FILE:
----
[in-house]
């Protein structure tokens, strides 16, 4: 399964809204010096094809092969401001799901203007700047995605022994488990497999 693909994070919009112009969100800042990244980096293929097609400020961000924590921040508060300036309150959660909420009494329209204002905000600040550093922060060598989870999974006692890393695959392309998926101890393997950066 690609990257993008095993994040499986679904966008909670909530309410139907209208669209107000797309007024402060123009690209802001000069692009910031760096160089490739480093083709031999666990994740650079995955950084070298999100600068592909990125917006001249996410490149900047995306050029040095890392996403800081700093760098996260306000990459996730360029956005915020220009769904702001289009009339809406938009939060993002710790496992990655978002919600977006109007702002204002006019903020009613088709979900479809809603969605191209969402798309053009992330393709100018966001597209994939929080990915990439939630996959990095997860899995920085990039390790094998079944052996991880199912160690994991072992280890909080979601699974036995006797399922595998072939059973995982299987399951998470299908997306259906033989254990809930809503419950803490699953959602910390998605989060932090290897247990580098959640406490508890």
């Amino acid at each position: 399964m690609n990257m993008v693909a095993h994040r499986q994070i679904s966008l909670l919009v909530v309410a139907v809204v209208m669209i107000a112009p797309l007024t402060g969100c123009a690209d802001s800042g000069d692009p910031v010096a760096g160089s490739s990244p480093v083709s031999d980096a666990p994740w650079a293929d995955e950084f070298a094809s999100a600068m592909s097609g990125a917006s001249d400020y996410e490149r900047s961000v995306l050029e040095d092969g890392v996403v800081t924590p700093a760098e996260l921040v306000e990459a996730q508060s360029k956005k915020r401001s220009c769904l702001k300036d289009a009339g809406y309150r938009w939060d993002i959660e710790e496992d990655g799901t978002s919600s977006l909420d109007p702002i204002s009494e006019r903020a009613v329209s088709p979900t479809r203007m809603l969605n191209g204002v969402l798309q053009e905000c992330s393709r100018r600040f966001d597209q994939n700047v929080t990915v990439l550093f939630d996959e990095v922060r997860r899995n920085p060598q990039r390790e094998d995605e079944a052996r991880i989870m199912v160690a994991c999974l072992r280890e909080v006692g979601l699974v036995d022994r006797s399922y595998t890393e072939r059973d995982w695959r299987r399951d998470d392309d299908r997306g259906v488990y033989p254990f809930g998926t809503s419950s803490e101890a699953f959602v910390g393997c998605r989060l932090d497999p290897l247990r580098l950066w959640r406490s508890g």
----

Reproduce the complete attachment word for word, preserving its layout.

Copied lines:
[in-house]
């Protein structure tokens, strides 16, 4: 399964809204010096094809092969401001799901203007700047995605022994488990497999 693909994070919009112009969100800042990244980096293929097609400020961000924590921040508060300036309150959660909420009494329209204002905000600040550093922060060598989870999974006692890393695959392309998926101890393997950066 690609990257993008095993994040499986679904966008909670909530309410139907209208669209107000797309007024402060123009690209802001000069692009910031760096160089490739480093083709031999666990994740650079995955950084070298999100600068592909990125917006001249996410490149900047995306050029040095890392996403800081700093760098996260306000990459996730360029956005915020220009769904702001289009009339809406938009939060993002710790496992990655978002919600977006109007702002204002006019903020009613088709979900479809809603969605191209969402798309053009992330393709100018966001597209994939929080990915990439939630996959990095997860899995920085990039390790094998079944052996991880199912160690994991072992280890909080979601699974036995006797399922595998072939059973995982299987399951998470299908997306259906033989254990809930809503419950803490699953959602910390998605989060932090290897247990580098959640406490508890």
């Amino acid at each position: 399964m690609n990257m993008v693909a095993h994040r499986q994070i679904s966008l909670l919009v909530v309410a139907v809204v209208m669209i107000a112009p797309l007024t402060g969100c123009a690209d802001s800042g000069d692009p910031v010096a760096g160089s490739s990244p480093v083709s031999d980096a666990p994740w650079a293929d995955e950084f070298a094809s999100a600068m592909s097609g990125a917006s001249d400020y996410e490149r900047s961000v995306l050029e040095d092969g890392v996403v800081t924590p700093a760098e996260l921040v306000e990459a996730q508060s360029k956005k915020r401001s220009c769904l702001k300036d289009a009339g809406y309150r938009w939060d993002i959660e710790e496992d990655g799901t978002s919600s977006l909420d109007p702002i204002s009494e006019r903020a009613v329209s088709p979900t479809r203007m809603l969605n191209g204002v969402l798309q053009e905000c992330s393709r100018r600040f966001d597209q994939n700047v929080t990915v990439l550093f939630d996959e990095v922060r997860r899995n920085p060598q990039r390790e094998d995605e079944a052996r991880i989870m199912v160690a994991c999974l072992r280890e909080v006692g979601l699974v036995d022994r006797s399922y595998t890393e072939r059973d995982w695959r299987r399951d998470d392309d299908r997306g259906v488990y033989p254990f809930g998926t809503s419950s803490e101890a699953f959602v910390g393997c998605r989060l932090d497999p290897l247990r580098l950066w959640r406490s508890g």